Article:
PITTSBURGH — THE winter of 1994 has sent states and cities back to the salt mines. They're desperate for road salt. Suppliers, who predict a record year, are struggling to keep up.
``Our people are pulling their hair out,'' says Richard Hanneman, president of the Salt Institute in Alexandria, Va.
North American salt mines have stepped up production. Companies are importing far earlier than usual from producers like the Bahamas, the Netherlands Antilles, Mexico, and Chile. Some salt, normally used to condition water, is finding its way onto American streets and highways.
``We are fighting it as if we're fighting a war,'' says Catherine Bolton, director of corporate communications for Akzo Salt Inc., based in Clarks Summit, Pa. ``Our executives get together two to three times a day to discuss where the next front is.''
The problem is that storm fronts have been almost everywhere lately. Production isn't the problem. This year, Akzo has mined 50 percent more salt than usual. But the same weather fueling demand is also hampering deliveries. Abnormal cold has meant that Akzo turns around trains in 18 days instead of the usual 12 (the rail-car couplings freeze). Icy rivers have kept salt-laden barges from reaching Chicago. Salt trucks have had to drive the same hazardous roads as everybody else.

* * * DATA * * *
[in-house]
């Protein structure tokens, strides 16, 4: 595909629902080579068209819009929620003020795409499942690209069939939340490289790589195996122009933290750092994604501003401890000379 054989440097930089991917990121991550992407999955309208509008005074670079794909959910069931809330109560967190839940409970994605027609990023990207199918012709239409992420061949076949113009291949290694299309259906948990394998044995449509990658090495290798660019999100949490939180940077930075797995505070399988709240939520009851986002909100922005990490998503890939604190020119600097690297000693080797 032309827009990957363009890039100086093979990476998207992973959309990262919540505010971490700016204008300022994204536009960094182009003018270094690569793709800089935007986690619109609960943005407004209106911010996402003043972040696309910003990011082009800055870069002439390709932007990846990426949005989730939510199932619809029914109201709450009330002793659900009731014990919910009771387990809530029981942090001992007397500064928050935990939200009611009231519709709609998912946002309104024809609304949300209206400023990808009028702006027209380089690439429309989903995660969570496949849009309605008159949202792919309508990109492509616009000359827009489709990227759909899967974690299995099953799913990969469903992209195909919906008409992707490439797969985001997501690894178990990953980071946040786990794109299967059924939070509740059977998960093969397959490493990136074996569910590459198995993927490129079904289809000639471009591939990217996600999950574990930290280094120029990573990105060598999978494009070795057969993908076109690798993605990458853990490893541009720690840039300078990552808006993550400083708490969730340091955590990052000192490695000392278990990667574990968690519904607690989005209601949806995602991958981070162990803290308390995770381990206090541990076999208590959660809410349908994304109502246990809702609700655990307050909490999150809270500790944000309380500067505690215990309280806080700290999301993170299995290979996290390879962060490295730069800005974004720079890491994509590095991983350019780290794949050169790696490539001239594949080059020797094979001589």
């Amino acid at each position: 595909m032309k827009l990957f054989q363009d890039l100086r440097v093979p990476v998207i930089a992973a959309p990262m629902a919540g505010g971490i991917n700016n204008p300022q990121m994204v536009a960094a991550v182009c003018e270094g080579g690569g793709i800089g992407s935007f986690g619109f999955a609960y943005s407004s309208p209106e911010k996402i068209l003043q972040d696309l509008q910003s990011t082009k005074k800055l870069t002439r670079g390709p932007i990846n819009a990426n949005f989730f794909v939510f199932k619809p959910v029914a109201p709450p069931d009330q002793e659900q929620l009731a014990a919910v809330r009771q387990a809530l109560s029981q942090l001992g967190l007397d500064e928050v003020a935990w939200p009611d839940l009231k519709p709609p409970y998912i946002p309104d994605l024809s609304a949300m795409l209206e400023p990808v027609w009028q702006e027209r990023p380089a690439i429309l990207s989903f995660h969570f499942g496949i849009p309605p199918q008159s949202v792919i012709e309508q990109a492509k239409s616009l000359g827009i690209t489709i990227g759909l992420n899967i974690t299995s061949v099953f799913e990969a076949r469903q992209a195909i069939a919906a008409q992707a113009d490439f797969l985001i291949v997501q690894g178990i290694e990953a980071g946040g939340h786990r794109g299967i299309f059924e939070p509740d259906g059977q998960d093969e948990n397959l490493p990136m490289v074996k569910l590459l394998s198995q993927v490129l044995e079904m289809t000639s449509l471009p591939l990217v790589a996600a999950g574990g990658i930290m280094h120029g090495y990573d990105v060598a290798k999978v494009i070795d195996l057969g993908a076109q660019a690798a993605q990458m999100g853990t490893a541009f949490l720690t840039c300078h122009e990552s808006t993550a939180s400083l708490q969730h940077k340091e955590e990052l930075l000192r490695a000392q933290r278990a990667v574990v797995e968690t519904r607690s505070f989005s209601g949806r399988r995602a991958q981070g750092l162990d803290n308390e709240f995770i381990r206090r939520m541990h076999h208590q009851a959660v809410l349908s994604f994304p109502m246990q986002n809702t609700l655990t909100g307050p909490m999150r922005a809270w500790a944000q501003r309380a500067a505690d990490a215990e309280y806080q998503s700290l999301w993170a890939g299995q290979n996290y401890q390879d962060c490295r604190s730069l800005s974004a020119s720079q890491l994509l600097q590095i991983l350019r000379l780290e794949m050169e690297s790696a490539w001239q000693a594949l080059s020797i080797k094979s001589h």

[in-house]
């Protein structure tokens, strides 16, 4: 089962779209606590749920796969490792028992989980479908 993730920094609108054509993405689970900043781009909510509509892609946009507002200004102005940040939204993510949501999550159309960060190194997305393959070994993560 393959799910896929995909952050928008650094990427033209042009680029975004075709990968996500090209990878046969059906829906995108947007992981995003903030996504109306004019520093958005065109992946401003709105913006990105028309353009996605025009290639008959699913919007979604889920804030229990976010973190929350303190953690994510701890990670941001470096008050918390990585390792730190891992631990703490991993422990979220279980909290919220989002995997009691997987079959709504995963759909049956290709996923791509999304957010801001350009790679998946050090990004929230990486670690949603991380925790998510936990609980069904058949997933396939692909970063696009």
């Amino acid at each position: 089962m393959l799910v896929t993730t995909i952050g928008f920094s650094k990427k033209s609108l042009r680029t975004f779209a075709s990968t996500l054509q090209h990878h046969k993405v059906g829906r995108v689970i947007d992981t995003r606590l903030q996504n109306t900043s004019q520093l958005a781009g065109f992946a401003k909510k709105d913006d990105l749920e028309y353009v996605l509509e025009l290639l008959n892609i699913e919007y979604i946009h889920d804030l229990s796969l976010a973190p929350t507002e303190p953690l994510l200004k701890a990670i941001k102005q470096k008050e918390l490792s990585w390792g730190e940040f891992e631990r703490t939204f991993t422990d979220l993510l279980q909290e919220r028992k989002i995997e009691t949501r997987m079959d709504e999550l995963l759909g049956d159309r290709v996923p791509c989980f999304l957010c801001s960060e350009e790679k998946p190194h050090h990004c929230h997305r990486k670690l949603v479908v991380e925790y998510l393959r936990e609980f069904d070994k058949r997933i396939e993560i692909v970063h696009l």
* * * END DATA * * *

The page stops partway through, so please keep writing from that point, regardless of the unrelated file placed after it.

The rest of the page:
Before the winter season started, Cargill Salt Division had more than 1 million tons of road salt stockpiled at 20 terminals from North Carolina to New Hampshire. Today, ``it's close to being a sold-out situation,'' says spokesman Greg Lauser. ``We've had people who don't have contracts with us call and say: `I don't care how much it costs, load me a 100-unit train.' '' The company has refused. Even with its Lansing, N.Y., mine working 24 hours a day, it's having problems keeping regular customers happy.
Road salt has limited usefulness. It doesn't work much below 20 degrees. But state highway crews are desperate for the stuff.
Maryland is down to 10 percent of its winter's supply. Pennsylvania is so low it called out the National Guard and hired private truckers for a three-day salt convoy this past weekend. The 175-truck fleet traveled directly to Akzo's Retsof, N.Y., mine to get salt. New York is also sending its state trucks there, bypassing the company's distribution points. Both states have waived weight restrictions for trucks carrying salt.
``It's sort of relentless,'' says Nancy Hobor, spokeswoman for Morton International, of the winter of '94. Morton's famous line is: ``When it rains, it pours.'' So what happens when it snows? ``I'll call you back,'' Ms. Hobor says.